Where do Grevy’s zebras live?
Grevy’s zebras inhabit semi-arid grasslands where they have access to a permanent water source. Historically, the Grevy’s inhabited the semi-arid scrublands and plains of Somalia, Ethiopia, Eritrea, Djibouti, and Kenya in East Africa. However, due to rapid declines in their population, they are now confined to the Horn of Africa — primarily southern Ethiopia and northern Kenya.
Tags: Grevy's Zebra, Ethiopia, Kenya, Samburu
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What is a Grevy’s zebra?
The long-legged Grevy’s is the largest of the wild equids. It is distinguished by its unique stripes, which are as distinctive as human fingerprints. Foals are brown with reddish-brown stripes, and gradually their coats darken to black. The Grevy’s are more closely related to the wild ass than the horse, while the plains zebra is more closely related to the horse. Grevy’s also are taller, have larger ears, and have narrower stripes than plains zebras.
They have social structures.
Grevy’s zebra live in herds but are loosely social animals that do not have concrete social systems. A stallion’s attachment to his land and a mare’s attachment to her young are the most stable relationships. Within the herd, dominance is relatively nonexistent, except for the right a territorial male has to a breeding female. If no females are around, the resident male will associate with bachelor males in a friendly manner.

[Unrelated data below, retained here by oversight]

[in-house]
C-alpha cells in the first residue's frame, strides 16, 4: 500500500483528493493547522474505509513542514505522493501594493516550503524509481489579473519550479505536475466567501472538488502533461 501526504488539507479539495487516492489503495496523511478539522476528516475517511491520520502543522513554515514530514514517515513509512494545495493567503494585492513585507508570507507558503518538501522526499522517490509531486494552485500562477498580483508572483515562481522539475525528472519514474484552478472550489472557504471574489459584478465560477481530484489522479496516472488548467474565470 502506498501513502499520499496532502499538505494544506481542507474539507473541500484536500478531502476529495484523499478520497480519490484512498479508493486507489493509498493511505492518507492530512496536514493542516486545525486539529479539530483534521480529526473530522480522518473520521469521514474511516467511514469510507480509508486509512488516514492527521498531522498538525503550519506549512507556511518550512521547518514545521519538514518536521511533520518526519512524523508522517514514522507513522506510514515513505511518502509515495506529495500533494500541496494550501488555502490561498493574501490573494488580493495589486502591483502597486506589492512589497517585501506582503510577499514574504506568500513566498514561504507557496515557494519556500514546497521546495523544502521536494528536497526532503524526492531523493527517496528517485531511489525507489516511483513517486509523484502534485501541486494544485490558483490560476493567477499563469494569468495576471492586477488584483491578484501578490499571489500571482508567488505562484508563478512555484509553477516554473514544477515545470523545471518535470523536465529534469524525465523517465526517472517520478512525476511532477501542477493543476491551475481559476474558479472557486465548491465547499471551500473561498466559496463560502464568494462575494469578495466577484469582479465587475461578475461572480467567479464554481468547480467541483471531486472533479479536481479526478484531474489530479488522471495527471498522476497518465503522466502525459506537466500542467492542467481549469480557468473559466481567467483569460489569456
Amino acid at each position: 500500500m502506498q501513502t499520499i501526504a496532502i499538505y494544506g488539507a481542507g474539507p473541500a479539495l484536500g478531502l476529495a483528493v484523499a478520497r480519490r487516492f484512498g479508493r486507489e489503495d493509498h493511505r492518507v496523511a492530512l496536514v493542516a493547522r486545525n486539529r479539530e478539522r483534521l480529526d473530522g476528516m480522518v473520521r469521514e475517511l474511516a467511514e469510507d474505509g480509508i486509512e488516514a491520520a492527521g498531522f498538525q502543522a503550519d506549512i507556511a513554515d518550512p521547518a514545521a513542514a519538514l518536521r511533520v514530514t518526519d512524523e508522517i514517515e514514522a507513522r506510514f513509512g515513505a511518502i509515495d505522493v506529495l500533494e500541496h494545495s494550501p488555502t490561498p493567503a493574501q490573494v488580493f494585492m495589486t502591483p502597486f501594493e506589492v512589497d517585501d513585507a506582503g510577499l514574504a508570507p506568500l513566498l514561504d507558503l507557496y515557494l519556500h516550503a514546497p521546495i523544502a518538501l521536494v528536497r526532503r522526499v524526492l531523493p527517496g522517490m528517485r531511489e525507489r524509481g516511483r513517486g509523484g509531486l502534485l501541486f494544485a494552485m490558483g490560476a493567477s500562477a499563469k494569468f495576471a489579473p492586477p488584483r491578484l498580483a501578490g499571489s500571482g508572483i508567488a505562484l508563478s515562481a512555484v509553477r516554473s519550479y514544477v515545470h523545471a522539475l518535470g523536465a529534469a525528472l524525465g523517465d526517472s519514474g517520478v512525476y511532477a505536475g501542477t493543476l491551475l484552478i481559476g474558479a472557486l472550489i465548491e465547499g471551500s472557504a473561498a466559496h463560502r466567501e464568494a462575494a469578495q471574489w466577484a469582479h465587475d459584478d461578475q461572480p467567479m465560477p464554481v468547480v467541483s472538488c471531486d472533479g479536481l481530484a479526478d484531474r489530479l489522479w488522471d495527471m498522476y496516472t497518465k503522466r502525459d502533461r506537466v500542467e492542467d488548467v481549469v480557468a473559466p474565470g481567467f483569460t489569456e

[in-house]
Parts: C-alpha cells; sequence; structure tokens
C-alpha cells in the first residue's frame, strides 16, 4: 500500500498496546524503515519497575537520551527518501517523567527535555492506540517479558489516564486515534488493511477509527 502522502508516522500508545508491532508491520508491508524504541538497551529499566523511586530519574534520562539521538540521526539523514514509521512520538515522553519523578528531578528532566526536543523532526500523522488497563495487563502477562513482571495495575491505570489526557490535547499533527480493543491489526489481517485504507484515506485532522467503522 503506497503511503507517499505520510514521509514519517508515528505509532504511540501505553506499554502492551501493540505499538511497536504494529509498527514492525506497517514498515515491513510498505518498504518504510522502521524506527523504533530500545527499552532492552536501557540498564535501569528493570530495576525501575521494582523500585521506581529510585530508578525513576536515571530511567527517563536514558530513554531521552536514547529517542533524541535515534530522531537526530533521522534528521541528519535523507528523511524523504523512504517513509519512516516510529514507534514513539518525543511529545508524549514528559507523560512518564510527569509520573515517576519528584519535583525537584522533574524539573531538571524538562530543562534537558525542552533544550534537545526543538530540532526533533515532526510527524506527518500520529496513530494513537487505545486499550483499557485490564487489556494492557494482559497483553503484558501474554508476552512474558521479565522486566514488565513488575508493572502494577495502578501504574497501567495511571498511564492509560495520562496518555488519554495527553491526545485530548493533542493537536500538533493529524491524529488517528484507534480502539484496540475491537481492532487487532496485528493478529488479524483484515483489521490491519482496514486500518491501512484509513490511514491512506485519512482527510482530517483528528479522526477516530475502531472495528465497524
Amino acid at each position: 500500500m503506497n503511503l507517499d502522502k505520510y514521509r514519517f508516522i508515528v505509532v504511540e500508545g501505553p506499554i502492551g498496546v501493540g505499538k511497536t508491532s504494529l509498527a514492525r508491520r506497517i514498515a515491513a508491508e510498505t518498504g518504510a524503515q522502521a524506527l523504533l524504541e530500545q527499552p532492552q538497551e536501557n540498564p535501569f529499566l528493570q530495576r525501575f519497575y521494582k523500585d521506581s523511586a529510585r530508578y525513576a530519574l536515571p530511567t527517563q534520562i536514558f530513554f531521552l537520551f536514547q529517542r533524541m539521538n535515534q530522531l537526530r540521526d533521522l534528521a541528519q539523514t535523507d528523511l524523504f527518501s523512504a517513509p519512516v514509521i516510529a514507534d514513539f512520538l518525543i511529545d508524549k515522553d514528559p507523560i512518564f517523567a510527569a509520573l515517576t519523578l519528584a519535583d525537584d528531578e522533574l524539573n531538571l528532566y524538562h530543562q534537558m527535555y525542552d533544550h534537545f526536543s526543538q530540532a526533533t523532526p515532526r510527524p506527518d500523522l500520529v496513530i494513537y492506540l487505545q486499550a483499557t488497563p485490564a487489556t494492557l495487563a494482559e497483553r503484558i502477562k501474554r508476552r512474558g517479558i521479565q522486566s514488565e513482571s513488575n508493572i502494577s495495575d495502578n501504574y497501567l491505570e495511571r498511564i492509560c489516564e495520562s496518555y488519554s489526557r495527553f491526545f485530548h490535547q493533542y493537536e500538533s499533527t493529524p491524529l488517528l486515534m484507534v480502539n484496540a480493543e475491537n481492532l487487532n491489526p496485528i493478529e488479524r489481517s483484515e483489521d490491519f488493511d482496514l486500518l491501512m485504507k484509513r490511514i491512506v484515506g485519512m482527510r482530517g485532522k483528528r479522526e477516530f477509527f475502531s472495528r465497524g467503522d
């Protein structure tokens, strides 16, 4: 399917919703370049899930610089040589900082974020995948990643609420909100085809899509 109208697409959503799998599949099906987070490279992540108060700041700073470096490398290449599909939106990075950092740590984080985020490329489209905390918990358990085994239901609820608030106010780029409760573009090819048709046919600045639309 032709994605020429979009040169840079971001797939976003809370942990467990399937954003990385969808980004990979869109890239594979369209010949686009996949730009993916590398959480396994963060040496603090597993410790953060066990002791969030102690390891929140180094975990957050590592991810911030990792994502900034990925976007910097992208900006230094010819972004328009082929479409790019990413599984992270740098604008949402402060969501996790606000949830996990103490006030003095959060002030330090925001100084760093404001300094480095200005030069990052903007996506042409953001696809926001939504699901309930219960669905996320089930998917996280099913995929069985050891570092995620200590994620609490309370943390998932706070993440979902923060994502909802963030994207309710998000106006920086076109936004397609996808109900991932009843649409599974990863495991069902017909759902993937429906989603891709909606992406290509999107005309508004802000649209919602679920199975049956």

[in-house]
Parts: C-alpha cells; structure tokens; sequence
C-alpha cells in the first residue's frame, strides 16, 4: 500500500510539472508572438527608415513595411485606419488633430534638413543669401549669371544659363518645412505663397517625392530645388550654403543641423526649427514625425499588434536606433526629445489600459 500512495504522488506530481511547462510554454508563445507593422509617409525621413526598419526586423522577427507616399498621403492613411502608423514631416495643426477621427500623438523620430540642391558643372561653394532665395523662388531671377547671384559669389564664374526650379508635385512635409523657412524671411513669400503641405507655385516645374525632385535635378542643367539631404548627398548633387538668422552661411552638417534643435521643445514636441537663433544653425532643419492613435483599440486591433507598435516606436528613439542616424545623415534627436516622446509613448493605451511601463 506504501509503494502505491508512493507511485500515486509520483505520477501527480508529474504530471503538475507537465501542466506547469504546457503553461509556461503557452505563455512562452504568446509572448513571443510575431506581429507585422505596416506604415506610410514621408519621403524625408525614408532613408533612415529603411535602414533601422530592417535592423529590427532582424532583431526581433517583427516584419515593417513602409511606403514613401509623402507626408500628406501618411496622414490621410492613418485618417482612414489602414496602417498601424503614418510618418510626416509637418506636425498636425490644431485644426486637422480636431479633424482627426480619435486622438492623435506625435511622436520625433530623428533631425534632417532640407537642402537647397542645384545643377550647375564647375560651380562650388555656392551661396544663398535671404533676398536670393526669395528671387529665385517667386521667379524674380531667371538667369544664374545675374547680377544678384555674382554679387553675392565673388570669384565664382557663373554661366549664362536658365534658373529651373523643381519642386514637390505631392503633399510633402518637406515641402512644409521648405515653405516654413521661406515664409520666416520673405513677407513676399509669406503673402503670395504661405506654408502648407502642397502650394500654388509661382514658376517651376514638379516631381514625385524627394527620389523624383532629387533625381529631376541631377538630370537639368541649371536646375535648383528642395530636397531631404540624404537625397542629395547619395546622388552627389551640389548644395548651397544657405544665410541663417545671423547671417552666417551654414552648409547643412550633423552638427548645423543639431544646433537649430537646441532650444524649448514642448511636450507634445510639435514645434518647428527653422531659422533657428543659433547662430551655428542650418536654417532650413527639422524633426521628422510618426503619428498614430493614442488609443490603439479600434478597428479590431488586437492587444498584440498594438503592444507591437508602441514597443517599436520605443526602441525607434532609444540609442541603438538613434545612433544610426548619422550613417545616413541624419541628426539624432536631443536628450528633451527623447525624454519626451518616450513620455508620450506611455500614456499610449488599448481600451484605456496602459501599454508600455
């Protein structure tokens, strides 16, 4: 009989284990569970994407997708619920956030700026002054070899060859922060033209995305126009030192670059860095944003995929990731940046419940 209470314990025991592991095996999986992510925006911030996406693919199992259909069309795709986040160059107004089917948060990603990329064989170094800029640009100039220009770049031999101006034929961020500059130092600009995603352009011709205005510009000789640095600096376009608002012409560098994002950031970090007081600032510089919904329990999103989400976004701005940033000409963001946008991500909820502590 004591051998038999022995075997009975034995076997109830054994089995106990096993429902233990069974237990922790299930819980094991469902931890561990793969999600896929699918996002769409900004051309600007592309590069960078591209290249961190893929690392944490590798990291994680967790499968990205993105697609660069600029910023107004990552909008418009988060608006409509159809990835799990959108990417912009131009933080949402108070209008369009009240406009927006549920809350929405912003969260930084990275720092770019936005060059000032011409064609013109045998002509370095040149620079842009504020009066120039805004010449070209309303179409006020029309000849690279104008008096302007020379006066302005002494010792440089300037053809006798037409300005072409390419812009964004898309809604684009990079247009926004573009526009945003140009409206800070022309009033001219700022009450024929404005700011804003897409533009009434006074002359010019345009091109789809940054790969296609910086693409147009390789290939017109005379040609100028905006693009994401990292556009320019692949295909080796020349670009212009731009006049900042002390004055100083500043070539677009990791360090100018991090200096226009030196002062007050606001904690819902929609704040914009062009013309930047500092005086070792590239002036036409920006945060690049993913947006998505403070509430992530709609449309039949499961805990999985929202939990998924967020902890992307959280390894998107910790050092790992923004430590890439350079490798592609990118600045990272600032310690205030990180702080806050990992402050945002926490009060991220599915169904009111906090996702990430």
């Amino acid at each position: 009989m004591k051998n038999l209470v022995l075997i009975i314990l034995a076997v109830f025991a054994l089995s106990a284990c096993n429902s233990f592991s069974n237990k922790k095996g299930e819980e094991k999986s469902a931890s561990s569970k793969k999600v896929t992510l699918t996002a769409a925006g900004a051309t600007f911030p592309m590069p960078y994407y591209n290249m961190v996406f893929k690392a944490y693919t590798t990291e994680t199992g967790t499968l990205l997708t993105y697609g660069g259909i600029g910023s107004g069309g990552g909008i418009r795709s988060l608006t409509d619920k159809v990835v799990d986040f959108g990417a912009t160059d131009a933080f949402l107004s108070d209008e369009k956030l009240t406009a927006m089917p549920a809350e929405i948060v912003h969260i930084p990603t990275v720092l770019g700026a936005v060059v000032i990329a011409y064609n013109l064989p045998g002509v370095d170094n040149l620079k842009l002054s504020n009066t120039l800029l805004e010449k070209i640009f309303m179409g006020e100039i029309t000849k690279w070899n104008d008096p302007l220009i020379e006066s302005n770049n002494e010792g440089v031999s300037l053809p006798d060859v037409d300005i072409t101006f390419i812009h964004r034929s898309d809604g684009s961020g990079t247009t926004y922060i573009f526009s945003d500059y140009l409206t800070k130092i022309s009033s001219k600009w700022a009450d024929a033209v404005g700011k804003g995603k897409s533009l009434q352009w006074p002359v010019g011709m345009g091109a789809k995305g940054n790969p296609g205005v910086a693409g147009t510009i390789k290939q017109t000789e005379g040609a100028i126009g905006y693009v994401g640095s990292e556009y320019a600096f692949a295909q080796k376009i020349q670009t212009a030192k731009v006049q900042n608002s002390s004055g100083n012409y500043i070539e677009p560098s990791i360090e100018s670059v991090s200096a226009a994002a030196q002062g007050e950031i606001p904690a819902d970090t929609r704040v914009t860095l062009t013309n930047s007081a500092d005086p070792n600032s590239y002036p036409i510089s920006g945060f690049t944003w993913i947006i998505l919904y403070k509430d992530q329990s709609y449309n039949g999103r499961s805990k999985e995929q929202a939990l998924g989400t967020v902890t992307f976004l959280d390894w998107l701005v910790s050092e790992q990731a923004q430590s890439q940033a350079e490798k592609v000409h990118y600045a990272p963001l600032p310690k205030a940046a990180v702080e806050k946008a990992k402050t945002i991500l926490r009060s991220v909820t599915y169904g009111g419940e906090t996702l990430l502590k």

Foals can run less than an hour after birth.
Newborn foals can stand after six minutes, walk after 20 minutes, and they can run after an hour. They are dependent on their mothers for milk until they reach about six to eight months of age. Females usually stay with their mother for about 13 to 18 months, and the males often stay with their mother for up to three years. Peak birth periods for the Grevy’s are usually July through August, and mature females breed in two-year intervals.
They are grazers.
Grevy’s zebras are extremely mobile grazers, and they can digest many types, and parts, of plants that cattle cannot. Despite their mobility, Grevy’s are water dependent and will migrate to grazing lands only within reach of water.